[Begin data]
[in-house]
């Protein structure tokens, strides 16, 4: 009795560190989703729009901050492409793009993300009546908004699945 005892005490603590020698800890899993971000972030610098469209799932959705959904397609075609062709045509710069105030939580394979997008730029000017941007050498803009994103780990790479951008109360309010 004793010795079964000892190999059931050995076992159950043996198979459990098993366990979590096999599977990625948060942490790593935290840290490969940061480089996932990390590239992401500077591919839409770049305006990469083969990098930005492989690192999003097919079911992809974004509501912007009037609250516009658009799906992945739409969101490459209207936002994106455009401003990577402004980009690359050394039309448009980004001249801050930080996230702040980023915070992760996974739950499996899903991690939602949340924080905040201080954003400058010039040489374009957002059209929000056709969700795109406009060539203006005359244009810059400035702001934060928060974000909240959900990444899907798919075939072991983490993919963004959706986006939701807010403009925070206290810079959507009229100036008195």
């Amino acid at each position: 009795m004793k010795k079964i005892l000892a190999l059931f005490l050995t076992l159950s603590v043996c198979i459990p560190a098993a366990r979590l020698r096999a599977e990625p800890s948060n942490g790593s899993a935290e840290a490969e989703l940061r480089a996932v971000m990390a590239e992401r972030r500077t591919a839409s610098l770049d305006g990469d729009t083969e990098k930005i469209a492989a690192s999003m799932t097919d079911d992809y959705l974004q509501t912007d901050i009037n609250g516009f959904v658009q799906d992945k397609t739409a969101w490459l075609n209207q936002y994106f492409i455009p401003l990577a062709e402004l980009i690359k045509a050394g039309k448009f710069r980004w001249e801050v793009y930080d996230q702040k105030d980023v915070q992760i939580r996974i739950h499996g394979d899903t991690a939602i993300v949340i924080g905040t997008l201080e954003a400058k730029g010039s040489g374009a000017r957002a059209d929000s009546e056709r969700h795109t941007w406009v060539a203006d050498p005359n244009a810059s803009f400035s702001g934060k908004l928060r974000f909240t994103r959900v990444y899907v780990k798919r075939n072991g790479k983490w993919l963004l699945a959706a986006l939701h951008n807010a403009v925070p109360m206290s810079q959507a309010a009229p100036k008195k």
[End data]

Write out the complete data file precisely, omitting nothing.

[in-house]
């Protein structure tokens, strides 16, 4: 009795560190989703729009901050492409793009993300009546908004699945 005892005490603590020698800890899993971000972030610098469209799932959705959904397609075609062709045509710069105030939580394979997008730029000017941007050498803009994103780990790479951008109360309010 004793010795079964000892190999059931050995076992159950043996198979459990098993366990979590096999599977990625948060942490790593935290840290490969940061480089996932990390590239992401500077591919839409770049305006990469083969990098930005492989690192999003097919079911992809974004509501912007009037609250516009658009799906992945739409969101490459209207936002994106455009401003990577402004980009690359050394039309448009980004001249801050930080996230702040980023915070992760996974739950499996899903991690939602949340924080905040201080954003400058010039040489374009957002059209929000056709969700795109406009060539203006005359244009810059400035702001934060928060974000909240959900990444899907798919075939072991983490993919963004959706986006939701807010403009925070206290810079959507009229100036008195």
């Amino acid at each position: 009795m004793k010795k079964i005892l000892a190999l059931f005490l050995t076992l159950s603590v043996c198979i459990p560190a098993a366990r979590l020698r096999a599977e990625p800890s948060n942490g790593s899993a935290e840290a490969e989703l940061r480089a996932v971000m990390a590239e992401r972030r500077t591919a839409s610098l770049d305006g990469d729009t083969e990098k930005i469209a492989a690192s999003m799932t097919d079911d992809y959705l974004q509501t912007d901050i009037n609250g516009f959904v658009q799906d992945k397609t739409a969101w490459l075609n209207q936002y994106f492409i455009p401003l990577a062709e402004l980009i690359k045509a050394g039309k448009f710069r980004w001249e801050v793009y930080d996230q702040k105030d980023v915070q992760i939580r996974i739950h499996g394979d899903t991690a939602i993300v949340i924080g905040t997008l201080e954003a400058k730029g010039s040489g374009a000017r957002a059209d929000s009546e056709r969700h795109t941007w406009v060539a203006d050498p005359n244009a810059s803009f400035s702001g934060k908004l928060r974000f909240t994103r959900v990444y899907v780990k798919r075939n072991g790479k983490w993919l963004l699945a959706a986006l939701h951008n807010a403009v925070p109360m206290s810079q959507a309010a009229p100036k008195k």